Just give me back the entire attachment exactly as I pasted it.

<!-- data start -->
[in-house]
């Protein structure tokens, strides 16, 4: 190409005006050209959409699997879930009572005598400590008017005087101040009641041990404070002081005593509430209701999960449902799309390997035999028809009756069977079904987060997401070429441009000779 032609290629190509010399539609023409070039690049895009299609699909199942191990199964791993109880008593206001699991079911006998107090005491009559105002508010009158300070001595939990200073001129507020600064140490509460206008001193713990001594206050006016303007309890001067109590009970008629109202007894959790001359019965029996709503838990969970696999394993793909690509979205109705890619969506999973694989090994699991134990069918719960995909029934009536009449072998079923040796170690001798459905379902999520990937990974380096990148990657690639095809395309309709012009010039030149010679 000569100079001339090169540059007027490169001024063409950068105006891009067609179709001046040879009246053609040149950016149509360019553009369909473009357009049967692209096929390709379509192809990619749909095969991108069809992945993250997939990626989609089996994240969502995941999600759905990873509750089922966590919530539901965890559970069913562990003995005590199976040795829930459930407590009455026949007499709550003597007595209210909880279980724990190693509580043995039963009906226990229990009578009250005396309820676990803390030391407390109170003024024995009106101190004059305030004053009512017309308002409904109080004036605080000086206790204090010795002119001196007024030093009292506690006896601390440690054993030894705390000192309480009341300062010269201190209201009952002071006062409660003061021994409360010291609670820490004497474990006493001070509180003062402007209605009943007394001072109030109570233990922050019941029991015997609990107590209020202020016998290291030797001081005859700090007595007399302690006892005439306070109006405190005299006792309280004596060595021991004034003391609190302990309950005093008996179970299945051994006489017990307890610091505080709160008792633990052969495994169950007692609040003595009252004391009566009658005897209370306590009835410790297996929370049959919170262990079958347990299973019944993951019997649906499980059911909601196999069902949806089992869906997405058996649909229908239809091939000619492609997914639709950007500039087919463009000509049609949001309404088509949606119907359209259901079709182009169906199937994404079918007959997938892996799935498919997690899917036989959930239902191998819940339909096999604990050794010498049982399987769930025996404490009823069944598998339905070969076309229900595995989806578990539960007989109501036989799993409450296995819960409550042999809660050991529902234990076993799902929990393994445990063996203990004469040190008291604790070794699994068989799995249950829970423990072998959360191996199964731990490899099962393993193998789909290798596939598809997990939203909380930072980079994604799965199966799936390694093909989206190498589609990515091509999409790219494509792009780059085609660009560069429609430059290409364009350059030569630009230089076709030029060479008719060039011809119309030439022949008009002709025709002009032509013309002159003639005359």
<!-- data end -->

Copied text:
[in-house]
């Protein structure tokens, strides 16, 4: 190409005006050209959409699997879930009572005598400590008017005087101040009641041990404070002081005593509430209701999960449902799309390997035999028809009756069977079904987060997401070429441009000779 032609290629190509010399539609023409070039690049895009299609699909199942191990199964791993109880008593206001699991079911006998107090005491009559105002508010009158300070001595939990200073001129507020600064140490509460206008001193713990001594206050006016303007309890001067109590009970008629109202007894959790001359019965029996709503838990969970696999394993793909690509979205109705890619969506999973694989090994699991134990069918719960995909029934009536009449072998079923040796170690001798459905379902999520990937990974380096990148990657690639095809395309309709012009010039030149010679 000569100079001339090169540059007027490169001024063409950068105006891009067609179709001046040879009246053609040149950016149509360019553009369909473009357009049967692209096929390709379509192809990619749909095969991108069809992945993250997939990626989609089996994240969502995941999600759905990873509750089922966590919530539901965890559970069913562990003995005590199976040795829930459930407590009455026949007499709550003597007595209210909880279980724990190693509580043995039963009906226990229990009578009250005396309820676990803390030391407390109170003024024995009106101190004059305030004053009512017309308002409904109080004036605080000086206790204090010795002119001196007024030093009292506690006896601390440690054993030894705390000192309480009341300062010269201190209201009952002071006062409660003061021994409360010291609670820490004497474990006493001070509180003062402007209605009943007394001072109030109570233990922050019941029991015997609990107590209020202020016998290291030797001081005859700090007595007399302690006892005439306070109006405190005299006792309280004596060595021991004034003391609190302990309950005093008996179970299945051994006489017990307890610091505080709160008792633990052969495994169950007692609040003595009252004391009566009658005897209370306590009835410790297996929370049959919170262990079958347990299973019944993951019997649906499980059911909601196999069902949806089992869906997405058996649909229908239809091939000619492609997914639709950007500039087919463009000509049609949001309404088509949606119907359209259901079709182009169906199937994404079918007959997938892996799935498919997690899917036989959930239902191998819940339909096999604990050794010498049982399987769930025996404490009823069944598998339905070969076309229900595995989806578990539960007989109501036989799993409450296995819960409550042999809660050991529902234990076993799902929990393994445990063996203990004469040190008291604790070794699994068989799995249950829970423990072998959360191996199964731990490899099962393993193998789909290798596939598809997990939203909380930072980079994604799965199966799936390694093909989206190498589609990515091509999409790219494509792009780059085609660009560069429609430059290409364009350059030569630009230089076709030029060479008719060039011809119309030439022949008009002709025709002009032509013309002159003639005359």